A century later, a woman by the name of Elizabeth Gurney, later Fry, breathed new life into her family – her brother Joseph John Gurney is considered the father of pastoral Quakers – and into a social system that failed to care for those on the fringes. Though her work within society was broad, she is most known for two specific areas of social justice – providing an excellent education for the children of some of the poorest families in Lancaster, England and in reforming the conditions of prison, especially prisons designed for women and their children. It is within these prison walls that her work is most remembered – for in them she found depravity at its greatest, women and children crammed by the hundreds into small rooms where basic human rights were neglected or ignored. She established a school for the children, found jobs for the prisoners and shared the message of Jesus Christ with them in ways that transformed not just their inner lives but bore fruit in how they began to treat each other within the prison walls. The model of reform she instituted at Newgate was soon adopted in other towns throughout England and beyond. Fry’s concern for those on the fringes of society started with small movement in her heart to respond to the Quaker message of the ever-present Christ and became, through the work of the Spirit, a model for care of all people throughout the world.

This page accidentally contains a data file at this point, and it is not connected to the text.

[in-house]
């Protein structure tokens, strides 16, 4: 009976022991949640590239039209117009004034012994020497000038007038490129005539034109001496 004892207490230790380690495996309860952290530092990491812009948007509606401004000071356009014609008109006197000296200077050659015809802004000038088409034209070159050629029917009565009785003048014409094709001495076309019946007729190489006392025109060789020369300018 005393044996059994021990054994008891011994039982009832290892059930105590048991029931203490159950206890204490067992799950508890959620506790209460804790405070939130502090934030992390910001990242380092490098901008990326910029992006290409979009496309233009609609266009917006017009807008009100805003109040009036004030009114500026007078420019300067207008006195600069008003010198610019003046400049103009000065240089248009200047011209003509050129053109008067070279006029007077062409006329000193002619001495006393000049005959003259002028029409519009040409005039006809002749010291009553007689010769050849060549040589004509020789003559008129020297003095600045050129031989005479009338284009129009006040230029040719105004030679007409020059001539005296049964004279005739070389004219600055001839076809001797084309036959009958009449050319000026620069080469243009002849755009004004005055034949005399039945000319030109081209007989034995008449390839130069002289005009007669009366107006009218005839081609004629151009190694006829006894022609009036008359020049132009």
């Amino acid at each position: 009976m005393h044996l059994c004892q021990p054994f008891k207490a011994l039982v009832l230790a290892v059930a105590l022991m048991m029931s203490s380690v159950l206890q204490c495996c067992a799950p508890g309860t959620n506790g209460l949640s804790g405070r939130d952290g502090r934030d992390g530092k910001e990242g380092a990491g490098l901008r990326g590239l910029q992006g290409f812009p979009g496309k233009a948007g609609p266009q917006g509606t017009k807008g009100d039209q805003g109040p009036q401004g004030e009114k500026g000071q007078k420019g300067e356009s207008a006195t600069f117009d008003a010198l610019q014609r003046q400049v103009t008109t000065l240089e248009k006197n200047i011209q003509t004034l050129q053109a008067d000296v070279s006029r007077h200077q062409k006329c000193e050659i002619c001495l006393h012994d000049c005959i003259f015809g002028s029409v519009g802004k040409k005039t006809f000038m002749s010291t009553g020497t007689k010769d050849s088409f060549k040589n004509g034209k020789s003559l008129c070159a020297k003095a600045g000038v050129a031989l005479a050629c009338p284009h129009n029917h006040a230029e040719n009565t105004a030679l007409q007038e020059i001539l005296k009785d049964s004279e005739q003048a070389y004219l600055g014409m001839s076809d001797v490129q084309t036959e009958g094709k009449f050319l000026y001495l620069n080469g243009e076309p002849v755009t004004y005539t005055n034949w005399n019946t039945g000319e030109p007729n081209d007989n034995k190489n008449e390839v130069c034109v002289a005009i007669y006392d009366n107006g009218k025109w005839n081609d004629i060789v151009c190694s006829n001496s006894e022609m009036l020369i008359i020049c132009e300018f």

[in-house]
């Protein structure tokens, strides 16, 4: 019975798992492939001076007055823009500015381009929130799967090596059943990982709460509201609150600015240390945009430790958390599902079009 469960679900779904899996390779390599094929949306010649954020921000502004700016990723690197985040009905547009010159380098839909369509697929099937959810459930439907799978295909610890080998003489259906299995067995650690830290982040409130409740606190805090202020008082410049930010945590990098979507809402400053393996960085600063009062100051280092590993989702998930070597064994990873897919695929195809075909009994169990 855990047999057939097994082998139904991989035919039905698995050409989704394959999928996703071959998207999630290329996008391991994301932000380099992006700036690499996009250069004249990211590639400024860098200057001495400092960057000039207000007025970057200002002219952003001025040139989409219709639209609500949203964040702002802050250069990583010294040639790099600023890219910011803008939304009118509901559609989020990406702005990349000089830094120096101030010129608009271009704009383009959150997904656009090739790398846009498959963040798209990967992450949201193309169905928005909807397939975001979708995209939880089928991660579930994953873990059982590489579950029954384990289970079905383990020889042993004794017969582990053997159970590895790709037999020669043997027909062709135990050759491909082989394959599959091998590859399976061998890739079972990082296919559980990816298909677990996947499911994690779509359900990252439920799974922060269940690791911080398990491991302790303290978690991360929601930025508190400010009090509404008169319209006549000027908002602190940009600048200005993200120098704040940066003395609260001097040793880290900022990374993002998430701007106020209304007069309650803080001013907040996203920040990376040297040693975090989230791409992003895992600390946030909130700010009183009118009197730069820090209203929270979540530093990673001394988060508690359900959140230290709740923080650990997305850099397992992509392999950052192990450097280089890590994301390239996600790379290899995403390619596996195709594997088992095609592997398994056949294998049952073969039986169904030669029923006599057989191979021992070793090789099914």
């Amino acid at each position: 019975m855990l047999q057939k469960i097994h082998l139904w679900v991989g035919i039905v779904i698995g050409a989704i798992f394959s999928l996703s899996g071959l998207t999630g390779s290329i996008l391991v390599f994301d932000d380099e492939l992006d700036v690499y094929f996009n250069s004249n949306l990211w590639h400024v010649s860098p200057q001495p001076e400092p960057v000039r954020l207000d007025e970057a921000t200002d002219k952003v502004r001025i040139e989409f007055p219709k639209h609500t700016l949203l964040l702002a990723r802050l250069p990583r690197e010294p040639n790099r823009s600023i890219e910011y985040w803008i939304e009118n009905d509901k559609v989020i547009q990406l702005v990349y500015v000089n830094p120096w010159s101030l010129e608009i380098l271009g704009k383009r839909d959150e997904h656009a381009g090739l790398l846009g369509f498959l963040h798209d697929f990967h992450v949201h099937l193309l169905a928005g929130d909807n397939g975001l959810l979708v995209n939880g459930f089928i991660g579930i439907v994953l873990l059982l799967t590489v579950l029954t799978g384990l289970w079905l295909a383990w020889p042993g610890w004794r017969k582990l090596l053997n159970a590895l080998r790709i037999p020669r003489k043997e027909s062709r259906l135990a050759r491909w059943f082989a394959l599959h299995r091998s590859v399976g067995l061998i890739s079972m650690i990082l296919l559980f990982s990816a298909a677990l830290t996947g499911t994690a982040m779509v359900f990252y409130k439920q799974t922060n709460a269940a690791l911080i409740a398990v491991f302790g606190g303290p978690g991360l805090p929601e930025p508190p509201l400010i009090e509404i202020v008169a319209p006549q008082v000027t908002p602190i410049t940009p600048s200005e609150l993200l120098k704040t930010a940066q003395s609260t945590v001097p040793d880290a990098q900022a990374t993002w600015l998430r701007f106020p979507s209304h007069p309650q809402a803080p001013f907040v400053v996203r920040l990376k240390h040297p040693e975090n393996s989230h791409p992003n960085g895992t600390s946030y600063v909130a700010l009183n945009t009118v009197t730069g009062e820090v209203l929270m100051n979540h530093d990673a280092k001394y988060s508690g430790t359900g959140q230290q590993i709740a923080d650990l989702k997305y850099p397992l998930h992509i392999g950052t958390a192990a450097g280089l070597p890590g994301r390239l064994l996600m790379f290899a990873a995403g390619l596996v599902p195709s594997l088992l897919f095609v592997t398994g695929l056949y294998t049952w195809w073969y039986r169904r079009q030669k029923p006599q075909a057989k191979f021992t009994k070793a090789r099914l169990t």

Quakers, Justice and Jesus – Part 2

November 11, 2011 3 comments

See Part 1 here. This is a piece I have been working on for George Fox University in its continued commitment to more fully represent the Kingdom of God.

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There is inherent in the word “church” a structure often defined by rigidity. A byproduct of institutionalization, this rigidity often carries with it negative connotations that reformation-minded people long to shatter into indistinguishable pieces from which new life might spring.